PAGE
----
2. Study abroad helped me execute on my ingenuity and creativity in new environments, with new people, toward new goals. These are skills I use every single day as an entrepreneur.


What advice (on finances, the experience, networking, etc) would you share with other students who are thinking of going abroad?

The biggest barrier for many students is the cost of going abroad. But everything is a trade off. There are more affordable ways to study abroad (less sexy locations, non-western countries, exchange programs, etc.). But these programs often have less handholding, less frills, less of that “all inclusive” feel. But they cost less. So if this is an experience you really want to pursue, if it’s something that to your core you know needs to be a part of your life and narrative, then make it happen. Be willing to sacrifice some things to make it your reality.

Get creative with your funding option. We live in an tremendous time where your reach and access to more and more people is unrivaled. Work for it. Hustle for it. Tell your story in person, online, and to anyone who will listen. Utilize the online and real life networks (which are free!) around you to win people to your cause and help make your goals reality. You just have to do it better than most people to make a big impact. But do you want it that much?


Brooke Roberts. #StudyAbroadBecause…no one ever regretted it


How has international education impacted or influenced your cultural identity?

It wasn’t until I left Kansas that I realized I had a cultural identity. But I was often shamed for it …”You’re so American. You’re too country. That’s so girly. You’re too white.” From a lot of angles and perspectives, I found myself apologizing for who I was. And it wasn’t until I returned to Kansas as an adult, after traveling and working all over the world that I appreciated my cultural identity. Have cross cultural experiences that help us see the flaws, the raw nature of all humans. None of us are perfect. None of us see the world through completely unbiased eyes. My travels helped me default to see the good, to see the up side, to seeing the possibilities even when things seem impossible. It gave me faith that we can all do better and be better.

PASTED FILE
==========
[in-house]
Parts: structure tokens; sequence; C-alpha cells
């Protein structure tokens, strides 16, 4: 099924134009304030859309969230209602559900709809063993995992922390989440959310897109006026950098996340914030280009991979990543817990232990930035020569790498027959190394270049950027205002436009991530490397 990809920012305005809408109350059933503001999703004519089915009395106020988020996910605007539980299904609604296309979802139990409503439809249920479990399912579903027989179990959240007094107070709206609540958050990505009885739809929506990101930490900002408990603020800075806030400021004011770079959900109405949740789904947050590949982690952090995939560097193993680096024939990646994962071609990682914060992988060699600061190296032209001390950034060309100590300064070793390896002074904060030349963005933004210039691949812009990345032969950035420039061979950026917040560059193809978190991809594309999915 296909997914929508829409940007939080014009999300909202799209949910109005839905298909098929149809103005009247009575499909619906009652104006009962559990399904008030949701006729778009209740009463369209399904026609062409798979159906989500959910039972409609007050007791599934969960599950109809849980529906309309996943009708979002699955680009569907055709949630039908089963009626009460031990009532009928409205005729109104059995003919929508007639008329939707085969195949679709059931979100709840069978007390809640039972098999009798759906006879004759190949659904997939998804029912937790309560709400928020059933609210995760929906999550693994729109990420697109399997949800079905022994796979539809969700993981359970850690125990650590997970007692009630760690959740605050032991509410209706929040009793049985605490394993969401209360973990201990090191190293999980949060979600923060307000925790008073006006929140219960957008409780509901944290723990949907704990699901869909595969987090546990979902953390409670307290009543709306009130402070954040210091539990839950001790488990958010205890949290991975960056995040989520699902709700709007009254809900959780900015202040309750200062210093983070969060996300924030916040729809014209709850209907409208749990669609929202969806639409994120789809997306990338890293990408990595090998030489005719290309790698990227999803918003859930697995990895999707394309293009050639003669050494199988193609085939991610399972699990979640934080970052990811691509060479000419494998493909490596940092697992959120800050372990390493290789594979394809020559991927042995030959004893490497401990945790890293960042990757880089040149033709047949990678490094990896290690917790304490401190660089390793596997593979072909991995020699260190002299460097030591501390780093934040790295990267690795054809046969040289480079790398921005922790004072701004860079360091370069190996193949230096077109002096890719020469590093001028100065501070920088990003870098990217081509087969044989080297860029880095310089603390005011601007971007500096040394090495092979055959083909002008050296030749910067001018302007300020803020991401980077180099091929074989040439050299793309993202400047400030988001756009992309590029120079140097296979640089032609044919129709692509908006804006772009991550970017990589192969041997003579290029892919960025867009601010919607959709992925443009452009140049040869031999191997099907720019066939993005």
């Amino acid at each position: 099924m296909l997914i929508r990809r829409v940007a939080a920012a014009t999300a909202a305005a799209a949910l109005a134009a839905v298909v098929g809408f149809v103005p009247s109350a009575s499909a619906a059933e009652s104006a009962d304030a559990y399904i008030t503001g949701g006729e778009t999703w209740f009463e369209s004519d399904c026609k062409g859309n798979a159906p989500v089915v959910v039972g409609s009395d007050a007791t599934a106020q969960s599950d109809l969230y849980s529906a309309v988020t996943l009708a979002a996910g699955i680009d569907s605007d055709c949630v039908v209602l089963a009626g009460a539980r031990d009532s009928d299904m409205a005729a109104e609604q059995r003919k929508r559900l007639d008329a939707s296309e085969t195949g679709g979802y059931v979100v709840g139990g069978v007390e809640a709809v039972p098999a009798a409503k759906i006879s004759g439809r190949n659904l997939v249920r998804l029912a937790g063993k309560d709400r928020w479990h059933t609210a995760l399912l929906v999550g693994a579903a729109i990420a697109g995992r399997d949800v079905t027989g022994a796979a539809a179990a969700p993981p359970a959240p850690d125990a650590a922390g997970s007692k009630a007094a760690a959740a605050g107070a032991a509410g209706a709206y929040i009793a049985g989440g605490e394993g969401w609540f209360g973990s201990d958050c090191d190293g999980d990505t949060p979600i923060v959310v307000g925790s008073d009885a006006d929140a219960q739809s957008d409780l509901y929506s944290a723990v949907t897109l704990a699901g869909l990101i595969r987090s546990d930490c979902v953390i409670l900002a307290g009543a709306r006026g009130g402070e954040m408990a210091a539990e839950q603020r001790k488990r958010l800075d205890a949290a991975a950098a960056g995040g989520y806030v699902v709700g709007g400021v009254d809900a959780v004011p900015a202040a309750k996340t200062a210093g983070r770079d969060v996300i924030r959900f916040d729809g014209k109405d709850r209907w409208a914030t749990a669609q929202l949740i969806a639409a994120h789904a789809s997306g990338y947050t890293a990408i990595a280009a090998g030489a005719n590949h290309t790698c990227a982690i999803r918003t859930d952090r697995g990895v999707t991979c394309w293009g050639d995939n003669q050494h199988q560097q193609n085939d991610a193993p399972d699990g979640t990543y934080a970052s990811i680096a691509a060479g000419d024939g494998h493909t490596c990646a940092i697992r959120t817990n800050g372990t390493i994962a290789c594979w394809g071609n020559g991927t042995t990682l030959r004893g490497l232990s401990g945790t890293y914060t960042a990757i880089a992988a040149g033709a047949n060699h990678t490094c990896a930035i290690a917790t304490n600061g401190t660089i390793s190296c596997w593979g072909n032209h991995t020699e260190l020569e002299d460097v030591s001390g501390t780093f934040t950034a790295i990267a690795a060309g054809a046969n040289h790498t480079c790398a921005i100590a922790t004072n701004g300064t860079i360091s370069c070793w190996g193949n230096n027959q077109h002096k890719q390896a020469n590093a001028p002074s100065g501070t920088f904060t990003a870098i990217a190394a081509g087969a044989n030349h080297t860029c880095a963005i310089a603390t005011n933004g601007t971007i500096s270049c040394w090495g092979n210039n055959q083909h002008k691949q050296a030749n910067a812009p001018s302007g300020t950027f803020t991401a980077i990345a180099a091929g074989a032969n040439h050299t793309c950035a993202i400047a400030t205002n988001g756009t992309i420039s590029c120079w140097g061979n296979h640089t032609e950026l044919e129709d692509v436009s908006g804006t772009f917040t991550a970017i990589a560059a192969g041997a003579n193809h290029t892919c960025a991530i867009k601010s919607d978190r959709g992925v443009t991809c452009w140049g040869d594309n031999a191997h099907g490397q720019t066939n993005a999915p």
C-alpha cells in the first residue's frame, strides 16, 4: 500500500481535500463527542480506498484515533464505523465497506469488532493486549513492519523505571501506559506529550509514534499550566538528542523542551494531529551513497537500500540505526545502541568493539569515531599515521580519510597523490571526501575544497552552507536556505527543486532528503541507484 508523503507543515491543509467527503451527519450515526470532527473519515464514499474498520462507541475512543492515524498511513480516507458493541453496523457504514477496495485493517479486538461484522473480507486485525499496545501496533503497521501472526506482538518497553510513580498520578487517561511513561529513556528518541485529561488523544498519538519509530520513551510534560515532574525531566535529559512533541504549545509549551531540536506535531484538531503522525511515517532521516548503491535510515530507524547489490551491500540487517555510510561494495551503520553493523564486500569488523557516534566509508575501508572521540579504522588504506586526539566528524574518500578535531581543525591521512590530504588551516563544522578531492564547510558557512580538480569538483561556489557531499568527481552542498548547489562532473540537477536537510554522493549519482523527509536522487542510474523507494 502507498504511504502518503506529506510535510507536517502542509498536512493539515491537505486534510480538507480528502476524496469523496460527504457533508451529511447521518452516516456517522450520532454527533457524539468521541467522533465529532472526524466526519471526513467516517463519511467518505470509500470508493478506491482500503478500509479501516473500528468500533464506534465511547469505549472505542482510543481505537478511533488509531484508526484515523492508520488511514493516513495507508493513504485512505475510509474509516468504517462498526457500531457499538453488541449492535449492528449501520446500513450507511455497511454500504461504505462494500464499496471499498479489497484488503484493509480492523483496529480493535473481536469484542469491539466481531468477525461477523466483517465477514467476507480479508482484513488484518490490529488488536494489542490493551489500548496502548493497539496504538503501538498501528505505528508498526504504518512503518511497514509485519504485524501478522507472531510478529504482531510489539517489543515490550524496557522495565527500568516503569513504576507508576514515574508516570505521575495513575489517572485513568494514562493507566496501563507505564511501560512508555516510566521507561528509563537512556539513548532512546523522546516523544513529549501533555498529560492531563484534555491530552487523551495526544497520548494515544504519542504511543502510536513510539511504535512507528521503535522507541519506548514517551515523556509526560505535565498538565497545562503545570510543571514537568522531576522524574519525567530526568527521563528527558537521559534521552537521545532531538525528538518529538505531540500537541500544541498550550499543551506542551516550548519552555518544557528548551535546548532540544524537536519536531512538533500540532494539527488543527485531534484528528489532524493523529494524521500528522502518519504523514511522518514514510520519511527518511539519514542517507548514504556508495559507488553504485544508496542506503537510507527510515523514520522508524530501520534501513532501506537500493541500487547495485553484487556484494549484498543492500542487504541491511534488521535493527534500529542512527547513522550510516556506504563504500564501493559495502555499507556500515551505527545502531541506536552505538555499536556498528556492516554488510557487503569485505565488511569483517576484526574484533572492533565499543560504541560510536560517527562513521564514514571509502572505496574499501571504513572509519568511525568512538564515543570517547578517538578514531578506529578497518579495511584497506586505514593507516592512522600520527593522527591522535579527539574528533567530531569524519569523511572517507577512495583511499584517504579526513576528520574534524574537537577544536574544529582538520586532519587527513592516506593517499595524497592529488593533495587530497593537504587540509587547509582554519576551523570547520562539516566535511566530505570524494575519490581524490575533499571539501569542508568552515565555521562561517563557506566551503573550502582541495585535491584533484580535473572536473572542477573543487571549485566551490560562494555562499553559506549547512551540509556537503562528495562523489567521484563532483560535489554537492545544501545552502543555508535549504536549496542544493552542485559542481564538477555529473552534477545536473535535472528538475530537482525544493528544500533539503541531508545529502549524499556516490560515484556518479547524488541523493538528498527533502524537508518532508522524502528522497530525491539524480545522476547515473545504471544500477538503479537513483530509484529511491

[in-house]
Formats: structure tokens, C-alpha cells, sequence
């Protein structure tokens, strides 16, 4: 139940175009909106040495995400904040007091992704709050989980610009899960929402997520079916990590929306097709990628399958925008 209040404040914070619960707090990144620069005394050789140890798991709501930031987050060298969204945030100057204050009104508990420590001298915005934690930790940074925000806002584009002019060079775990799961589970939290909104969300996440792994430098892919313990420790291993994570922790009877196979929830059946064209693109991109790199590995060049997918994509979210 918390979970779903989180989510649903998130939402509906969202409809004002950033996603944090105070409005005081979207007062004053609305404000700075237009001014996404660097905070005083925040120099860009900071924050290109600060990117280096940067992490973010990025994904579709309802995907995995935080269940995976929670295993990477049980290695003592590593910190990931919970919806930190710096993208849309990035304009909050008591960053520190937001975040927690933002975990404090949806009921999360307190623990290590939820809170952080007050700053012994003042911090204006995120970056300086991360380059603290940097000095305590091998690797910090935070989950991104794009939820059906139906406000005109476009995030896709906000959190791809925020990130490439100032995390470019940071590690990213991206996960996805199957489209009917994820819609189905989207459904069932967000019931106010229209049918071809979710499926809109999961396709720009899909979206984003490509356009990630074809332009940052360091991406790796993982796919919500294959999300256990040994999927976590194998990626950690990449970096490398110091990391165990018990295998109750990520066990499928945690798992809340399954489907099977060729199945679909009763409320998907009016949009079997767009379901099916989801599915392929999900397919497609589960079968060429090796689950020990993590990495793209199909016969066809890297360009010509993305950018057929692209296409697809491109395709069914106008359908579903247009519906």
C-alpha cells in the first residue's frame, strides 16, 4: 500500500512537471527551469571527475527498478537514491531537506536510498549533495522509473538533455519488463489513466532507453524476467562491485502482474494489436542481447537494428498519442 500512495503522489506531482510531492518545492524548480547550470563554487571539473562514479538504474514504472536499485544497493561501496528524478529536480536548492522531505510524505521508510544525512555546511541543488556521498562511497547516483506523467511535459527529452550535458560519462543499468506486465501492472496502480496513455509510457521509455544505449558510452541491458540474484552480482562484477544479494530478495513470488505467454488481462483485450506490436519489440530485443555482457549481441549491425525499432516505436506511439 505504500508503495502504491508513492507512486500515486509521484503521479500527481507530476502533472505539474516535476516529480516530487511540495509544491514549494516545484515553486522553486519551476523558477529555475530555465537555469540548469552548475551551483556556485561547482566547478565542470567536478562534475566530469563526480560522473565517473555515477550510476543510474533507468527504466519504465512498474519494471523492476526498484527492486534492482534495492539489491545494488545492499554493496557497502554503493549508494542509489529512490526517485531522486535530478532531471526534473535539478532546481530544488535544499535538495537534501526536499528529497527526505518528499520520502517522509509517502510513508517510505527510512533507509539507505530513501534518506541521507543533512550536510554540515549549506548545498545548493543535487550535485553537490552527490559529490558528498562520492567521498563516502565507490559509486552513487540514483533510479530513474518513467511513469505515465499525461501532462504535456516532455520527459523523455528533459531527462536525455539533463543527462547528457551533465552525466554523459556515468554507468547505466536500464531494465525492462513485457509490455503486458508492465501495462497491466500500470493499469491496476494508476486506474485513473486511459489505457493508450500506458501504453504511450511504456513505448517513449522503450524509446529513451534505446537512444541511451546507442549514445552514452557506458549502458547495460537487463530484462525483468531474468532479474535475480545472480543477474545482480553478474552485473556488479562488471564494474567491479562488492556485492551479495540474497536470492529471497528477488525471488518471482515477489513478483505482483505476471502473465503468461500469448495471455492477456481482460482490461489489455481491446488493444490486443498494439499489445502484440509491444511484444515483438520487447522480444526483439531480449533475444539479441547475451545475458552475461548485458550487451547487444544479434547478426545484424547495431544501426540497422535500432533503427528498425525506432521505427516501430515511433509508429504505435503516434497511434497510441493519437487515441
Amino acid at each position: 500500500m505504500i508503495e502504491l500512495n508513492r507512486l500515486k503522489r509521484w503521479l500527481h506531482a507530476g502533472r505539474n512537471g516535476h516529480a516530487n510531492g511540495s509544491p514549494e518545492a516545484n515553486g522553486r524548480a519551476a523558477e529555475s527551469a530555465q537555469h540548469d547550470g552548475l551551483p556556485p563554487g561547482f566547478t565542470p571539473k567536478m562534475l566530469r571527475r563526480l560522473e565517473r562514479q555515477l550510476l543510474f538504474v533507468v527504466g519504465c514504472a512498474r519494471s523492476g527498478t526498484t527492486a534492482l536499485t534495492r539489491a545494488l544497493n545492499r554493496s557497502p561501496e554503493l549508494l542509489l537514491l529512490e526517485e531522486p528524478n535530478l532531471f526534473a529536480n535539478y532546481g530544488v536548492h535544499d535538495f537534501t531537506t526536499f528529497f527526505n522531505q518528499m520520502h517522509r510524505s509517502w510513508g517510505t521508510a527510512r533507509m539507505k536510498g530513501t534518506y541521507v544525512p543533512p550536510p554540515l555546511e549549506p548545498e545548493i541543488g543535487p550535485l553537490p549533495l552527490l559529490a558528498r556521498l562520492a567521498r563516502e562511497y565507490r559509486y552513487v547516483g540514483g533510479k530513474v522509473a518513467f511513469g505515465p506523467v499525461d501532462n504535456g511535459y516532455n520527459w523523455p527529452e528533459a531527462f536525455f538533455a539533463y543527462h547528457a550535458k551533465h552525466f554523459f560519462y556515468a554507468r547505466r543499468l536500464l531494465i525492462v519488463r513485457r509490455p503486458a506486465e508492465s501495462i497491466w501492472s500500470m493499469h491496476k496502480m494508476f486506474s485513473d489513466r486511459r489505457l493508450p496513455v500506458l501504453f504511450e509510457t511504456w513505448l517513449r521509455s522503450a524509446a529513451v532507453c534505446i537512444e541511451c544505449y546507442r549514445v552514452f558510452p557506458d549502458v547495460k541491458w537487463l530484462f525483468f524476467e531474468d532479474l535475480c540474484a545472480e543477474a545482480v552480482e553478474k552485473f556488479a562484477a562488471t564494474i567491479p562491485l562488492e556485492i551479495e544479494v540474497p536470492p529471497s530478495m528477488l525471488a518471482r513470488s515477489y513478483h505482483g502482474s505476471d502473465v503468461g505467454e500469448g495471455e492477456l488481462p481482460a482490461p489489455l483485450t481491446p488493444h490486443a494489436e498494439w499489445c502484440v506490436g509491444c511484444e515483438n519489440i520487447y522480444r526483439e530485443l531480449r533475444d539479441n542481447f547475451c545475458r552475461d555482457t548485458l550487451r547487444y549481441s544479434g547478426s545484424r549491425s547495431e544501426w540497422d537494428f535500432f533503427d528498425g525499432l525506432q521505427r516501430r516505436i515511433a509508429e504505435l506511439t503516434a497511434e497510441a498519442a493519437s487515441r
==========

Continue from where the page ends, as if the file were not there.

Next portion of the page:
#StudyAbroadBecause…no one ever regretted it.


Want more?

Read our interview with Brooke, on How to Be an International Education Rock Star

and our interview about Inside Study Abroad



Stasia Lopez is the Global Education Editor for Wandering Educators and is also a Career Consultant at the University of Pittsburgh. She graduated with her Master’s degree in Educational Leadership in Higher Education and Student Affairs from Western Michigan University and earned her Bachelor of Science in Business Administration degree in Hospitality and Tourism Management from Robert Morris University. Stasia is passionate about international education, travel,  and loves working on a college campus. She’s lived in four different U.S. states (Florida, Michigan, South Carolina, and Pennsylvania) and also studied and lived abroad in Rome, Italy. Stasia lives in the Pittsburgh area with her husband, Fernando.


All photos courtesy and copyright Brooke Roberts